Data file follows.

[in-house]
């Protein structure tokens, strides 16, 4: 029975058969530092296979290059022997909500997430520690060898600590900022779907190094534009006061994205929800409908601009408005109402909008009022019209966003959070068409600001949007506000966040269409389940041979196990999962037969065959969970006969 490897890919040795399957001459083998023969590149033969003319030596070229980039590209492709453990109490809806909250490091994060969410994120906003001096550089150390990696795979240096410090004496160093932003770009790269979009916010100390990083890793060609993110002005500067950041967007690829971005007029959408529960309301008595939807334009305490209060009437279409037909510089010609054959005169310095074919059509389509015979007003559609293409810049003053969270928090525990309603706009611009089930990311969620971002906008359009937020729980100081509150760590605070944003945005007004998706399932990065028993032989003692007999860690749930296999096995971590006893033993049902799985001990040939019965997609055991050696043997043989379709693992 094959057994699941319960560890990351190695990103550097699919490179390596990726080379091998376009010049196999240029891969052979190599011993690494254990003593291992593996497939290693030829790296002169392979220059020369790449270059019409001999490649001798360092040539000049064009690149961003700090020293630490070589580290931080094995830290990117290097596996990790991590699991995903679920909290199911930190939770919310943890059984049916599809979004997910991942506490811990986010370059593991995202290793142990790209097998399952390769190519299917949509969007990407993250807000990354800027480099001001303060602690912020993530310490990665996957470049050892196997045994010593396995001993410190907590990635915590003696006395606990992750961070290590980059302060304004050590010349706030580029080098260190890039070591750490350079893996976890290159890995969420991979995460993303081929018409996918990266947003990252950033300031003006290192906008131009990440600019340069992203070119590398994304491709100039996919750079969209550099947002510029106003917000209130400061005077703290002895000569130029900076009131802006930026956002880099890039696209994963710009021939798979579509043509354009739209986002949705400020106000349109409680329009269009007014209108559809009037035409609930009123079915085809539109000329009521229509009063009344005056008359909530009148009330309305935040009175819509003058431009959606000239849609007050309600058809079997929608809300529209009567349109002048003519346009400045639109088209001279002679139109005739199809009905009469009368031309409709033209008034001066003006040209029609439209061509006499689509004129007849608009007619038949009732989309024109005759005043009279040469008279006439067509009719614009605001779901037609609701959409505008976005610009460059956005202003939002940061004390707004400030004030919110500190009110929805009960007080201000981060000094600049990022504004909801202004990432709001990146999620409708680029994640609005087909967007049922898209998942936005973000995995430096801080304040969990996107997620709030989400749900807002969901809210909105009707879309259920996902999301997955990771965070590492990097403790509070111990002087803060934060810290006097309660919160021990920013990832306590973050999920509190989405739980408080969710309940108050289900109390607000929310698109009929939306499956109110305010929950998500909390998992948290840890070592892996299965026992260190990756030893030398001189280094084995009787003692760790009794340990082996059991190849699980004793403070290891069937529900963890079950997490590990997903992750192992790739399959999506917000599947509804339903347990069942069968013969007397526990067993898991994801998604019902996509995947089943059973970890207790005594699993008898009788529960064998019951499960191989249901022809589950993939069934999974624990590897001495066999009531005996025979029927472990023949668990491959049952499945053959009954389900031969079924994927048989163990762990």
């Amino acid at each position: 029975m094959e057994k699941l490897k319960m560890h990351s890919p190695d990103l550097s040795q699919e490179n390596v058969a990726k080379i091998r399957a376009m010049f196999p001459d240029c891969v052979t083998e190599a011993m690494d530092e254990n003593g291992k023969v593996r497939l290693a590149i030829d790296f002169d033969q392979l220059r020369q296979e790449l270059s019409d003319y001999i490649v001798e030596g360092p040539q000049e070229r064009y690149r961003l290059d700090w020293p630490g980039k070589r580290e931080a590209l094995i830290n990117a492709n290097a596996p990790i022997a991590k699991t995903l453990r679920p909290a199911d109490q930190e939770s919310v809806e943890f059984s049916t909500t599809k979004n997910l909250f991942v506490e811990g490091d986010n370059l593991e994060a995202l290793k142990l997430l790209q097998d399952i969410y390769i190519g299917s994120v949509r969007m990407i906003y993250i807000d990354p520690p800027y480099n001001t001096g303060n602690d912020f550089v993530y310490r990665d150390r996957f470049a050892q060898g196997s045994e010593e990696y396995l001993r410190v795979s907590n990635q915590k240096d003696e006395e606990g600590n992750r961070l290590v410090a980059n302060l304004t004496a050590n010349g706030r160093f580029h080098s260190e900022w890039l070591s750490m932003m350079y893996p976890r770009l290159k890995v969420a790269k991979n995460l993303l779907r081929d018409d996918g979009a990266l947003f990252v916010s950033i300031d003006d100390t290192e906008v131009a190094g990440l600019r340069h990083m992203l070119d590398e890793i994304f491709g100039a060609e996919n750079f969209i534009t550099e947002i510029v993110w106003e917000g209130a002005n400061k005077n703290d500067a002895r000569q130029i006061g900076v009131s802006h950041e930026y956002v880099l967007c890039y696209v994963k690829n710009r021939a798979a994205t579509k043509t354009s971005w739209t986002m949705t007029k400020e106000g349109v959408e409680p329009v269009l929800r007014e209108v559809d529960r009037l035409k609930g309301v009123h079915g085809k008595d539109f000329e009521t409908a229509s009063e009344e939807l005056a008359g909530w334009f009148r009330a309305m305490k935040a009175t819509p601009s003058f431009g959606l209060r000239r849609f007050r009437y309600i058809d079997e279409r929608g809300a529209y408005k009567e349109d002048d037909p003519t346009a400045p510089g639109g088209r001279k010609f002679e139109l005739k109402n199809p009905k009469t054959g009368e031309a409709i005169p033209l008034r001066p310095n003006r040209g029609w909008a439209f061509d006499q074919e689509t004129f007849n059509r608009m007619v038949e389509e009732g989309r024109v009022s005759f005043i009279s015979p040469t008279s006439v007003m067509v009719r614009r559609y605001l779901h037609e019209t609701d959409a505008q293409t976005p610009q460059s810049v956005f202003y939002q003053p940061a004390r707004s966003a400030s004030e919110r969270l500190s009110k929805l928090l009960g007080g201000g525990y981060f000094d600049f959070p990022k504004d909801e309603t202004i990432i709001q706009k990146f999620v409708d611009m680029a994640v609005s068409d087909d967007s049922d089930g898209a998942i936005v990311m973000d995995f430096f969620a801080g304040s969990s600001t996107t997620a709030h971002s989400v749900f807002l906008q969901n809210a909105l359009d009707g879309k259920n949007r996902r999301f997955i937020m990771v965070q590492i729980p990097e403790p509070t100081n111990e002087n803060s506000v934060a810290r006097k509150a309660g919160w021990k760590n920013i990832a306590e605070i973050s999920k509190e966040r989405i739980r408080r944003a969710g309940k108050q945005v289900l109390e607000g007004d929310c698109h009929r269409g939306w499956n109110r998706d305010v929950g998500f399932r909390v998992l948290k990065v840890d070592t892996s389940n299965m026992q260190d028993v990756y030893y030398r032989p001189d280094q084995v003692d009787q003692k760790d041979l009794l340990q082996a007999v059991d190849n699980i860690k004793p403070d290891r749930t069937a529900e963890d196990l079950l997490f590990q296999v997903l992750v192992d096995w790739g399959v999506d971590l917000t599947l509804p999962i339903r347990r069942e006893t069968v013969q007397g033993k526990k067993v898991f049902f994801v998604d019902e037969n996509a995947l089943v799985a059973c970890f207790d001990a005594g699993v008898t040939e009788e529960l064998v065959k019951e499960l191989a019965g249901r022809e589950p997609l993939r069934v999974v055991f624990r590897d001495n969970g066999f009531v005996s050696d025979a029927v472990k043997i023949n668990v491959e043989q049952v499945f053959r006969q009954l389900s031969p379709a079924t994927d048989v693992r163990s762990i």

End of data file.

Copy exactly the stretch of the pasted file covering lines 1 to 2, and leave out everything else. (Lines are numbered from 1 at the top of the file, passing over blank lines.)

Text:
[in-house]
């Protein structure tokens, strides 16, 4: 029975058969530092296979290059022997909500997430520690060898600590900022779907190094534009006061994205929800409908601009408005109402909008009022019209966003959070068409600001949007506000966040269409389940041979196990999962037969065959969970006969 490897890919040795399957001459083998023969590149033969003319030596070229980039590209492709453990109490809806909250490091994060969410994120906003001096550089150390990696795979240096410090004496160093932003770009790269979009916010100390990083890793060609993110002005500067950041967007690829971005007029959408529960309301008595939807334009305490209060009437279409037909510089010609054959005169310095074919059509389509015979007003559609293409810049003053969270928090525990309603706009611009089930990311969620971002906008359009937020729980100081509150760590605070944003945005007004998706399932990065028993032989003692007999860690749930296999096995971590006893033993049902799985001990040939019965997609055991050696043997043989379709693992 094959057994699941319960560890990351190695990103550097699919490179390596990726080379091998376009010049196999240029891969052979190599011993690494254990003593291992593996497939290693030829790296002169392979220059020369790449270059019409001999490649001798360092040539000049064009690149961003700090020293630490070589580290931080094995830290990117290097596996990790991590699991995903679920909290199911930190939770919310943890059984049916599809979004997910991942506490811990986010370059593991995202290793142990790209097998399952390769190519299917949509969007990407993250807000990354800027480099001001303060602690912020993530310490990665996957470049050892196997045994010593396995001993410190907590990635915590003696006395606990992750961070290590980059302060304004050590010349706030580029080098260190890039070591750490350079893996976890290159890995969420991979995460993303081929018409996918990266947003990252950033300031003006290192906008131009990440600019340069992203070119590398994304491709100039996919750079969209550099947002510029106003917000209130400061005077703290002895000569130029900076009131802006930026956002880099890039696209994963710009021939798979579509043509354009739209986002949705400020106000349109409680329009269009007014209108559809009037035409609930009123079915085809539109000329009521229509009063009344005056008359909530009148009330309305935040009175819509003058431009959606000239849609007050309600058809079997929608809300529209009567349109002048003519346009400045639109088209001279002679139109005739199809009905009469009368031309409709033209008034001066003006040209029609439209061509006499689509004129007849608009007619038949009732989309024109005759005043009279040469008279006439067509009719614009605001779901037609609701959409505008976005610009460059956005202003939002940061004390707004400030004030919110500190009110929805009960007080201000981060000094600049990022504004909801202004990432709001990146999620409708680029994640609005087909967007049922898209998942936005973000995995430096801080304040969990996107997620709030989400749900807002969901809210909105009707879309259920996902999301997955990771965070590492990097403790509070111990002087803060934060810290006097309660919160021990920013990832306590973050999920509190989405739980408080969710309940108050289900109390607000929310698109009929939306499956109110305010929950998500909390998992948290840890070592892996299965026992260190990756030893030398001189280094084995009787003692760790009794340990082996059991190849699980004793403070290891069937529900963890079950997490590990997903992750192992790739399959999506917000599947509804339903347990069942069968013969007397526990067993898991994801998604019902996509995947089943059973970890207790005594699993008898009788529960064998019951499960191989249901022809589950993939069934999974624990590897001495066999009531005996025979029927472990023949668990491959049952499945053959009954389900031969079924994927048989163990762990």